Generally, it is the arrangements that the customer has made to pay the bank for any payment that the bank has made to the beneficiary under the letter of credit that causes the courts problems in some cases. What arrangements the customer (who has subsequently gone bankrupt) has made to pay the bank may affect debtor' s ability to reorganize his business, or may affect the assets in his bankrupt estate, particularly where he has used his property to secure the letter of credit.
In your case, the irrevocable letter of credit is for $50,000. The " customer" who obtained the letter of credit was a developer, the issuer of the letter of credit was a bank, and the beneficiary of the letter of credit is the Planning Commission. The letter of credit is payable by the issuing bank to the Planning Commission if the developer does not complete final paving for a certain development.
While I cannot say for certain that the letter of credit in your case is not threatened by any agreement the developer has made with the bank to secure from it the letter of credit, I think that the Planning Commission' s ability to collect on that letter of credit is reasonably sure. [See In re Prime Motor Inns, Inc., 130 B.R. 610 (S.D. Fla. 1991), Lower Brule Construction Co. v. Sheesley' s Plumbing & Heating Co., 84 B.R. 638 (D. S.Dakota 1988).] As the latter case points out, there was no evidence that the letter of credit was secured by the contractor who had gone bankrupt, but even if that had been the case, if the bank paid the letter of credit, " it may then claim indemnification under the contract giving rise to a claim against the estate of the party purchasing the letter who is now in bankruptcy," in which case, continued the court, the " [p]ayment of the letter will only result in a change of identity of the creditors of the debtor." [At 645]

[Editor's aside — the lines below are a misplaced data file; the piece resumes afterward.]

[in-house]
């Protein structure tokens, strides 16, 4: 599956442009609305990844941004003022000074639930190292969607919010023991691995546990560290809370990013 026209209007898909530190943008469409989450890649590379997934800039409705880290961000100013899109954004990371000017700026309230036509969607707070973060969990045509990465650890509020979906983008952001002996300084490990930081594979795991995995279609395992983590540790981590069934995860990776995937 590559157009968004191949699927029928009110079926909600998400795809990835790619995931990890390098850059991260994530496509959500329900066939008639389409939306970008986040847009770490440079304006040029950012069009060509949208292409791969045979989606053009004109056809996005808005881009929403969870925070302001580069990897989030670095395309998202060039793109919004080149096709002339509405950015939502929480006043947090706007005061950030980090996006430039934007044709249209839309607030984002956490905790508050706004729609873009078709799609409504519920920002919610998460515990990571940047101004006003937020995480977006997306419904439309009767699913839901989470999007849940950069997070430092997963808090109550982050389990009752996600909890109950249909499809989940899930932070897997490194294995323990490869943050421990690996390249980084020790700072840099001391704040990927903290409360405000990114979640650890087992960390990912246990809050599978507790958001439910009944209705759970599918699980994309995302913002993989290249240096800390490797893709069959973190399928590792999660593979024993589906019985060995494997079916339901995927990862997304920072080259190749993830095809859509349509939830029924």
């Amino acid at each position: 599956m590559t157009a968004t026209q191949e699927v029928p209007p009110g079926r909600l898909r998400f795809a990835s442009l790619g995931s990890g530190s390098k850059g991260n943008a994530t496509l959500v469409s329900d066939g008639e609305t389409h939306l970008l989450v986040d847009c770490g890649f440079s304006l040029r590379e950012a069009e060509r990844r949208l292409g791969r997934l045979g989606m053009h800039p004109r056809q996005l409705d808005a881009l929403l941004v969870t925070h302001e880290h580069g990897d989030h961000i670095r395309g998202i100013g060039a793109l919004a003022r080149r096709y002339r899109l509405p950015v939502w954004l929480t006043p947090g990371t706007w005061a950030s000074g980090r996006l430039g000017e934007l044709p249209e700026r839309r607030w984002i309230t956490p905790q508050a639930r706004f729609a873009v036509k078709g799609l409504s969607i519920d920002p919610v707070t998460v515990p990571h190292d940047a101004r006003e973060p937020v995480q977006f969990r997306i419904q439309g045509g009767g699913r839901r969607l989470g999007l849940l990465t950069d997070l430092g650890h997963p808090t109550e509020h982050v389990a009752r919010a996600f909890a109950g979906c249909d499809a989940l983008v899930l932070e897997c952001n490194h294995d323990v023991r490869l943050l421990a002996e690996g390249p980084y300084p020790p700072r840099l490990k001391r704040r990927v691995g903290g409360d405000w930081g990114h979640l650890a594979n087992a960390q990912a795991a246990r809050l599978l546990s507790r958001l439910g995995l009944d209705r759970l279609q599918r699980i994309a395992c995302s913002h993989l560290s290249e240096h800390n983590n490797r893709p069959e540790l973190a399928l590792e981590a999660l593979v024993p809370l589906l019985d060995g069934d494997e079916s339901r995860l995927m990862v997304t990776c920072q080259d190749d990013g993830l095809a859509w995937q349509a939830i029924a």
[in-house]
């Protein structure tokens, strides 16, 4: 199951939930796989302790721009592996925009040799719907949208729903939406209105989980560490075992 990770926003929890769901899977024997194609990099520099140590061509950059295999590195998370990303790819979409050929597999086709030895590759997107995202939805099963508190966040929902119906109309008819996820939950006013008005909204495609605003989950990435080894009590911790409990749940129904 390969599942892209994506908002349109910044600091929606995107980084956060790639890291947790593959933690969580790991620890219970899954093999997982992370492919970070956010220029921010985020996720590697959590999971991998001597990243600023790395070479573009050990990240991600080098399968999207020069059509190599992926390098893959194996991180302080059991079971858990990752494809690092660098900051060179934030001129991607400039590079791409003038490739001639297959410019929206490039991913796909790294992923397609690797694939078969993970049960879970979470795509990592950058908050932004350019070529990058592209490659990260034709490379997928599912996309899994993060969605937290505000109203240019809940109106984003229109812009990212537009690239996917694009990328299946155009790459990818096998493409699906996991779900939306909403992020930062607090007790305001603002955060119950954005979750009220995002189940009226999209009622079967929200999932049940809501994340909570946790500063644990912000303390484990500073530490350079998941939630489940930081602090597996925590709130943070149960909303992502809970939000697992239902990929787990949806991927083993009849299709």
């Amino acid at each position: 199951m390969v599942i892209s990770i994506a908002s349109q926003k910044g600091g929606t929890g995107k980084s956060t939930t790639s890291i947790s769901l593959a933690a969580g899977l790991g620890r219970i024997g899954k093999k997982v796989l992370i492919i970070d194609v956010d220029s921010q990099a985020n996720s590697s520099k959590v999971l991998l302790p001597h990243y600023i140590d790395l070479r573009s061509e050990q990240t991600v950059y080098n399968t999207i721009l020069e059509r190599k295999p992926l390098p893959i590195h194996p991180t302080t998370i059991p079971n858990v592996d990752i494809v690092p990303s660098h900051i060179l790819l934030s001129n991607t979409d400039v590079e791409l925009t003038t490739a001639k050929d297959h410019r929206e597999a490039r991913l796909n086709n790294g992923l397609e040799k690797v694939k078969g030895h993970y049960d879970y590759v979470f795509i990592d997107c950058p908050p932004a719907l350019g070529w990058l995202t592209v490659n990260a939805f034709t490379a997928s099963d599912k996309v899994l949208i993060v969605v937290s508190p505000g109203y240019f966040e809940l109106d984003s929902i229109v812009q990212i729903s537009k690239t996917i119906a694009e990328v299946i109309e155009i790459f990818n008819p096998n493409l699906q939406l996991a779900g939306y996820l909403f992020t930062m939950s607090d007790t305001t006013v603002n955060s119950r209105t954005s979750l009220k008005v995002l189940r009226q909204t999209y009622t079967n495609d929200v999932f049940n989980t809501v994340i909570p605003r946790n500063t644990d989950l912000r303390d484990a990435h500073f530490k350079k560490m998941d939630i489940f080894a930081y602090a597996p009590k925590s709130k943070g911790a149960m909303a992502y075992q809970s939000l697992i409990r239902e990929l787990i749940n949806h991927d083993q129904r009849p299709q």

The same case declares that in order for a court to enjoin the payment of a letter of credit:
(1) There must be a danger of imminent irreparable harm to the estate or to the debtor' s ability to reorganize; (2) there must be a reasonable likelihood of a successful reorganization, (3) the relative harm between the debtor and the entity which would be restrained must be balanced; and (4) the public interest in successful bankruptcy reorganizations must be balanced against other competing societal interests. [Citing In re Guy C. Long, Inc., 74 B.R. 939, 944 (Bankr.E.D. Penn. 1987) [At 645]
It appears to me that, given the relatively small size of the letter of credit, and the fact that it is payable to a municipality for uncompleted public works for which taxpayers would likely be ultimately responsible, the balancing test would tip in favor of the payment of the letter of credit.
Let me know if I can help you further in this or any other matter.
Sidney D. Hemsley
Senior Law Consultant